When completed in April of 2019, the center will be a two-story, 15,000-square-foot building on the corner of 34th Avenue and International Boulevard in Oakland. Zachary believed that it was important to get a building in the community, saying how that ownership allows them to “be able to provide below-market rent to the other nonprofits in the space.”
Some of the local nonprofits that will use the space include:
• Housing rights organization Causa Justa/Just Cause (CJJC)
• Food business incubator La Cocina
• Restorative justice organizations Community Works West and Restorative Justice for Oakland Youth
With the grand opening about a year away, Zachary says simply, “I’m looking forward to being in the space and looking forward to working with everyone.”
Zachary says that his Summer Search service trip to Costa Rica, where he helped build a school in a small village called San Luis, was an incredibly eye-opening experience.
“That changed the way I think about the world. Until then, I had never really traveled outside of California. It was my first time on my own at 16 years old. I felt an expanded sense of the world and a sense of appreciation for some of the gifts that I had in my life. Like realizing the sacrifice my parents made, taking care of me and working hard to send me to Catholic high school.”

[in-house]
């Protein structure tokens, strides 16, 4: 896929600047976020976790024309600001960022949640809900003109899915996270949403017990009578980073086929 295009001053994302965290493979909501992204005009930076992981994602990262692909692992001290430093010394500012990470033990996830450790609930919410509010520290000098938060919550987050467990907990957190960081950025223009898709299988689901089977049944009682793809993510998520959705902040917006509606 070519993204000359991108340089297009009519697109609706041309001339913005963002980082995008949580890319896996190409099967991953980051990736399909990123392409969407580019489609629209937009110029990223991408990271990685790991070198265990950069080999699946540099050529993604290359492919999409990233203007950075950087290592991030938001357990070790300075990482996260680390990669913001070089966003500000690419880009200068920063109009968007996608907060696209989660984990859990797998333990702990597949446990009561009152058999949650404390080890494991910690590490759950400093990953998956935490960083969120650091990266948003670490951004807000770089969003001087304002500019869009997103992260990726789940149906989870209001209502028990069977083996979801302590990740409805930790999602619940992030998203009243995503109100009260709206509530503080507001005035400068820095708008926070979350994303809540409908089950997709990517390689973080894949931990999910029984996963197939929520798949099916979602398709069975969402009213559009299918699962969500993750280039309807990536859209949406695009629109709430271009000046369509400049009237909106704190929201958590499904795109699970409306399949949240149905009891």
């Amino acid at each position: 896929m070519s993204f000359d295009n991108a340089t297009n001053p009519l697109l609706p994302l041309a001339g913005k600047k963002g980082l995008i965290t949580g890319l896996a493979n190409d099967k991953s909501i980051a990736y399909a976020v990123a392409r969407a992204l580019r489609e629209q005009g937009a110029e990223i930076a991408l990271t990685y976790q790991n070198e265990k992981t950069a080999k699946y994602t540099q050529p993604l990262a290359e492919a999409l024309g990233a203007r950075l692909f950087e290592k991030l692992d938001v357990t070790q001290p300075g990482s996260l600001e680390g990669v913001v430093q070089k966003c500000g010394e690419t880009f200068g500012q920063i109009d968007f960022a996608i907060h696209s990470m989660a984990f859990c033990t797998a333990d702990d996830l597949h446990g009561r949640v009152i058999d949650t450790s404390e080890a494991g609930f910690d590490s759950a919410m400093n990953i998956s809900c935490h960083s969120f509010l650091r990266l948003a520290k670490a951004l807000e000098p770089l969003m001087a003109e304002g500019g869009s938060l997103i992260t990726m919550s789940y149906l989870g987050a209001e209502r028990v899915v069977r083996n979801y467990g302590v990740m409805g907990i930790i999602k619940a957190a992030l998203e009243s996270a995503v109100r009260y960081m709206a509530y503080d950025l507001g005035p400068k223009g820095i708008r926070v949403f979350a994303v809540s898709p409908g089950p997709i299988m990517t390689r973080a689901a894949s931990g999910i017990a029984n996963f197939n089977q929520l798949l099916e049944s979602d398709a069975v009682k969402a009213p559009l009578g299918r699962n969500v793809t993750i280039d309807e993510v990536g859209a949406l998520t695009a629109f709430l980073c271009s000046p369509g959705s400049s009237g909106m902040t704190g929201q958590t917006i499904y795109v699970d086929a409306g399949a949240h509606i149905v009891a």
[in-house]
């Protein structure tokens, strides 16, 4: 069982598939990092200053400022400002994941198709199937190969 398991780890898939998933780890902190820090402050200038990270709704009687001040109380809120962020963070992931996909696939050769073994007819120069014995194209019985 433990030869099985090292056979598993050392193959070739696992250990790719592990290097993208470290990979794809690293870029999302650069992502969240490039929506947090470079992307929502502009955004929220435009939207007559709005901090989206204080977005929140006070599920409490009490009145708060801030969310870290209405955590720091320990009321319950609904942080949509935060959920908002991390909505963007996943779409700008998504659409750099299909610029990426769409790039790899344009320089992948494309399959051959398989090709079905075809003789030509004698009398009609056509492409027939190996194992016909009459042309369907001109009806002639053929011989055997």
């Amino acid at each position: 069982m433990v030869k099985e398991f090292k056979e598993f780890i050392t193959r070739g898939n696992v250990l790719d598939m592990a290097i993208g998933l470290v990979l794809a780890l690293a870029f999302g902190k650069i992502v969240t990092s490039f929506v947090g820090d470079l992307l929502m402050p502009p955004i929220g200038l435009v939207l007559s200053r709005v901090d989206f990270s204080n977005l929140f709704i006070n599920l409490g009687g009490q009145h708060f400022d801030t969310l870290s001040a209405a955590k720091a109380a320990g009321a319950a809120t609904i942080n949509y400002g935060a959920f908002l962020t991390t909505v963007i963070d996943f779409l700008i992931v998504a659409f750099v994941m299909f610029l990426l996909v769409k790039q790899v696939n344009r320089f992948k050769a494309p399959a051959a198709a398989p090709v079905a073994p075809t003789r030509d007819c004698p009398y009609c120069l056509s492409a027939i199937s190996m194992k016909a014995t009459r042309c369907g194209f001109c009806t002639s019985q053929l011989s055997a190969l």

He also credits that experience, along with the mentoring he received, for “setting me on a trajectory of always trying to push my own boundaries.”
And he certainly did — going to Harvard for undergrad and New York University for law school, fighting police brutality while studying abroad in Argentina, working for a human rights delegation in Colombia, taking time away from school to intern at Ella Baker and work on a campaign called Books Not Bars for juvenile justice reform, and then starting his own organization, Justice for Families.
As Zachary reflects on his passion for justice and service to others, he comes back to one moment on that Costa Rican trip that he says sparked the whole thing.
“I was sitting outside of a discotheque in Costa Rica at 16, running my hand through the sand. I saw a trail of sparks from the phosphorescence in the sand. Under the stars by myself, feeling awe and wonder and appreciation for life and being blown away by all the beauty in the world. And then recognizing that I’m fighting to create a world where people’s needs are supported, so people have the chance to experience that wonder and awe of being alive.”
Looking ahead to Restore Oakland’s opening next April, Zachary also reflects on all the work that went into this project and what other community organizers and activists could learn from his experience.
“The key lesson was not giving up. A lot of early work at Ella Baker was saying ‘no’ to things rather than putting forward proactive visions. But now [with Restore Oakland] we are putting forward what we want to see in the world. My advice is to stick with it. Be determined and think about how folks can use their talent to maximize their impact.”